The Spartans may have spoiled the Wildcats’ undefeated season in 2020, but NU’s opportunity for revenge is only a couple of days away. Northwestern is favored by just a field goal, as most prognosticators are still waiting to get a feel for both squads prior to the season’s start. Here are three battles to keep an eye on in one of the Wildcats’ most anticipated games of the year.
Jalen Nailor and Jayden Reed vs. the Sky Team
While Greg Newsome and JR Pace were big parts of Northwestern’s success in 2020 — Newsome had nine pass breakups and Pace had 41 tackles — the Wildcats’ secondary remains its best defensive position group. Redshirt sophomore Brandon Joseph is one of the best safeties in the country, and has the stats to back it up, as he recorded six interceptions and 52 tackles in his first season as a Wildcat. Additionally, the ‘Cats possess proven depth with A.J. Hampton, Cam Mitchell and Rod Heard at cornerback.
On the other side, the Sky Team will have a tough test to open the season. Michigan State has a formidable one-two punch of Jalen Nailor and Jayden Reed at wide receiver. In 2020, Nailor and Reed combined for 59 catches, 922 yards and seven touchdowns. Nailor is a big-play threat and has the speed to get behind a defense. He had five catches for at least 45 or more yards last season on his way to averaging a staggering 19.8 yards per catch, which included a 99-yard performance and a touchdown against the ‘Cats in East Lansing. His partner in crime Reed also hauled in a score against Northwestern, and for the year led the Spartans in total receptions.
For Nailor and Reed to produce such strong sophomore seasons despite quarterback inconsistency is a testament to their incredible talent, as they both could have legitimate NFL Draft aspirations in 2022. They might’ve won the matchup in 2020, but there’s no doubt that Brandon Joseph and Co. are chomping at the bit for a chance at redemption this Friday.
Northwestern’s offensive line vs. Michigan State’s defensive line
The Trench ‘Cats outlived all expectations last year, and in 2021, they’ll need to keep that trend going, opening against a tough Michigan State front. The Wildcats only allowed 1.4 sacks per game last season, which was a noticeable improvement from the 2019 campaign. A big reason for the unit’s progress was a standout freshman season from Peter Skoronski, who is on pace to be a first-round pick in two years and already serves as one of the de facto leaders of the offensive line. Meanwhile, seniors Sam Gerak and Ethan Wiederkehr will bring much-needed veteran leadership as they return to their starting roles, while Josh Priebe and Charlie Schmidt have been announced as the two newest starters for the unit.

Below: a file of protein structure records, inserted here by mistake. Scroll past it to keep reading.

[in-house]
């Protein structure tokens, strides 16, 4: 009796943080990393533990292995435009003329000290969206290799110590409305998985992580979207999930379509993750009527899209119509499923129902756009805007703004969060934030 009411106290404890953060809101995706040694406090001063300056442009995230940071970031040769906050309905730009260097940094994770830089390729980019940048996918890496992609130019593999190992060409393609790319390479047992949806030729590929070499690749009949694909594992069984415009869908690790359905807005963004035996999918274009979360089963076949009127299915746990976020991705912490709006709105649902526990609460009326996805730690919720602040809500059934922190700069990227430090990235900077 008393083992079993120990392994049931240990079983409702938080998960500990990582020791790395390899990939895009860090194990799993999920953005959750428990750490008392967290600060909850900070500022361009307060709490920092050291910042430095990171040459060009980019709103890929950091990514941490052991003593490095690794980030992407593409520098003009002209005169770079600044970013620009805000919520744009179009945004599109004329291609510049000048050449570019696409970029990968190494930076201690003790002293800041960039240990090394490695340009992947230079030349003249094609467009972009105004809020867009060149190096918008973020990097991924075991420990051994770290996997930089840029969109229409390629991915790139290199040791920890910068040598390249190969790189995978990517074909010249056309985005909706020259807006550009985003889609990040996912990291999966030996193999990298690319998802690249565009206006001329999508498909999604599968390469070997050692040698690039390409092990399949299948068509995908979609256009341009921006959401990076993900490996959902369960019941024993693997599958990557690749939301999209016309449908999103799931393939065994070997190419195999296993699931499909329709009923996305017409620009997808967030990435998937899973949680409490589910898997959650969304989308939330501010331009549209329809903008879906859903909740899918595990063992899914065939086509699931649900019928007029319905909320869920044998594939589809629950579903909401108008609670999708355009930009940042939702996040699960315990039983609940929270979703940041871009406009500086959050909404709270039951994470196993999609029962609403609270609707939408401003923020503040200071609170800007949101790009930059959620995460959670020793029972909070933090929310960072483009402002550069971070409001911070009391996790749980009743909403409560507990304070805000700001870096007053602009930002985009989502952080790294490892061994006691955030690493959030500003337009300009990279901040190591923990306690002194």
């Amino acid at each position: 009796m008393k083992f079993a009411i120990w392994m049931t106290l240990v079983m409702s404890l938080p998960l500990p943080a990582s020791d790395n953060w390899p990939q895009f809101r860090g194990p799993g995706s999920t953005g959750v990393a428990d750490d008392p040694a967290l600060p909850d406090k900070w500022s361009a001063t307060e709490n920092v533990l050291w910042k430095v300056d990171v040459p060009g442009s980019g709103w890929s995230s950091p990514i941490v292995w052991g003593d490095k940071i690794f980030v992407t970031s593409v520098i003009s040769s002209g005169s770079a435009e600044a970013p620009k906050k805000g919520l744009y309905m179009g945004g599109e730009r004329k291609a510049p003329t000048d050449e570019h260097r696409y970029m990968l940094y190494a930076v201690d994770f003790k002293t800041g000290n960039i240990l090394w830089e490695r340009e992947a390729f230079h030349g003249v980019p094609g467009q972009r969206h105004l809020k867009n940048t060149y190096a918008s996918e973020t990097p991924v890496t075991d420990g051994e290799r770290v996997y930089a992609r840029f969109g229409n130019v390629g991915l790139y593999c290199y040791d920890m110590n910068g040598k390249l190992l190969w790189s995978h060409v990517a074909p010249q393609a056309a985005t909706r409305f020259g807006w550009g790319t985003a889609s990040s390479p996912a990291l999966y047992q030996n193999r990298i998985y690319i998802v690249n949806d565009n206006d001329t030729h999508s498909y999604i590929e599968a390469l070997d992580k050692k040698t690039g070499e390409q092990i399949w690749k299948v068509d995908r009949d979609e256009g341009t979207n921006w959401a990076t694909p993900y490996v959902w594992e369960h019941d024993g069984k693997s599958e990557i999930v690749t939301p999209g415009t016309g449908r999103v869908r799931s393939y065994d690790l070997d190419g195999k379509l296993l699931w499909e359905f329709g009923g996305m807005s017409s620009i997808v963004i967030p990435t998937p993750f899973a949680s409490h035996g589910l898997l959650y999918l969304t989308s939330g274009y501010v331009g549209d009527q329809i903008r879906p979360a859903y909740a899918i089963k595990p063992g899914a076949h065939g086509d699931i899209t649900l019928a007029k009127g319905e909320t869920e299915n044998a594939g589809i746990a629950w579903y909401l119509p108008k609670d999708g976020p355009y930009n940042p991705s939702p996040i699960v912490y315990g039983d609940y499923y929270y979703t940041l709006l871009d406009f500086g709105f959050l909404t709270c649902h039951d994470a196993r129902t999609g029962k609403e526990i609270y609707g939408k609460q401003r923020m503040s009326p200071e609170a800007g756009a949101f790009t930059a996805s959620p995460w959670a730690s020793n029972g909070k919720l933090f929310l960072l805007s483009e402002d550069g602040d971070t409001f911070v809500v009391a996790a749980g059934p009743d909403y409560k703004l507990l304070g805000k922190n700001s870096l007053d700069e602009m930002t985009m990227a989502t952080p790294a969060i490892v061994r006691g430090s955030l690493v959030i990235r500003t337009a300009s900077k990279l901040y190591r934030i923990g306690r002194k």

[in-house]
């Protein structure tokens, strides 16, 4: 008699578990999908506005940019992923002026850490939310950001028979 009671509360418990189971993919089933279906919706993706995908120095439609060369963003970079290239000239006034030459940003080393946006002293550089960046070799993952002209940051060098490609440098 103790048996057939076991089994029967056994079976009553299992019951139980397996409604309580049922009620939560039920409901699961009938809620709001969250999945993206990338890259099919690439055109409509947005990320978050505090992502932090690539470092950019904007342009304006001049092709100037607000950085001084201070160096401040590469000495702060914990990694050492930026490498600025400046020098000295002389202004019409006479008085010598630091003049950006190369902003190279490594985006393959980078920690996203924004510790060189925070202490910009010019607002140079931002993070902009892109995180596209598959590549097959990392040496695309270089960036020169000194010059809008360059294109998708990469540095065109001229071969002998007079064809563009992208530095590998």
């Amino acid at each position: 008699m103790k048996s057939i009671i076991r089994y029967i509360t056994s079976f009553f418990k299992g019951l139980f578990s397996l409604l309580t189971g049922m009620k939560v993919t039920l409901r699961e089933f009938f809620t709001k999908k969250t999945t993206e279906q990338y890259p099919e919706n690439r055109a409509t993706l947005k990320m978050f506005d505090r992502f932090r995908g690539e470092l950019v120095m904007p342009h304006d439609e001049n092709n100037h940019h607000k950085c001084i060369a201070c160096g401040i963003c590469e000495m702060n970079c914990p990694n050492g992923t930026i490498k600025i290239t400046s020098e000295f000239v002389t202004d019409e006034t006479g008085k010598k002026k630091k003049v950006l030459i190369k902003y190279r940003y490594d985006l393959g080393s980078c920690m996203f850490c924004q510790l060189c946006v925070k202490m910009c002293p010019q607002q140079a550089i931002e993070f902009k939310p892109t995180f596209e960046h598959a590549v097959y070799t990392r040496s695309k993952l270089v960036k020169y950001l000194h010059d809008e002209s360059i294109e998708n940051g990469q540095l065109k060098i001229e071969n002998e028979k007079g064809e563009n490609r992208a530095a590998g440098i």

On the opposite side of the ball, the Spartans have the experience and depth to challenge the ‘Cats’ offensive line, starting with defensive ends Jacub Panasiuk and Drew Beesley, two seniors who combined for 4.0 sacks in last year’s shortened season. Additionally, Michael Fletcher and Jack Camper return as top backups who combined for 30 tackles and 3.5 sacks, while Jeff Pietrowski also earned playing time as a true freshman and should be able to provide more production in 2021. To top it all off, MSU nabbed Drew Jordan in the offseason, a graduate transfer who appeared in 48 career games for Duke, and overall have the bodies needed to go toe-to-toe with Northwestern in the trenches week one.
Hunter Johnson vs. Prior Struggles
Johnson’s career at Northwestern thus far has been difficult to say the least, but Pat Fitzgerald evidently has faith that he can turn things around, as he announced that the senior quarterback will start against the Spartans. Johnson transferred from Clemson after the 2017 season and didn’t play at all throughout 2018. He debuted in the 2019 season opener against Stanford both before and after T.J. Green went down with a season-ending injury, and in total HJ finished 6-for-17 with 55 yards and two interceptions against the Cardinal. Johnson started three games the rest of the season and ended with 432 yards, one touchdown and four interceptions, while averaging just four yards per attempt and a 46.3 completion percentage.
Johnson didn’t see the field at all in 2020, watching from the sidelines as Peyton Ramsey led the ‘Cats to a 7-2 season and a bowl win against Auburn. He ultimately stuck it out, and now the Wildcats will turn back to the quarterback who hasn’t played since late in November 2019 against Minnesota. After all that turbulence, Johnson finally has the chance to start anew with Mike Bajakian as the offensive coordinator, giving off many reasons for hope and excitement in spite of all the doubt. No matter the script of the game, his performance should be the story of the day when Northwestern battles Michigan State to open the season.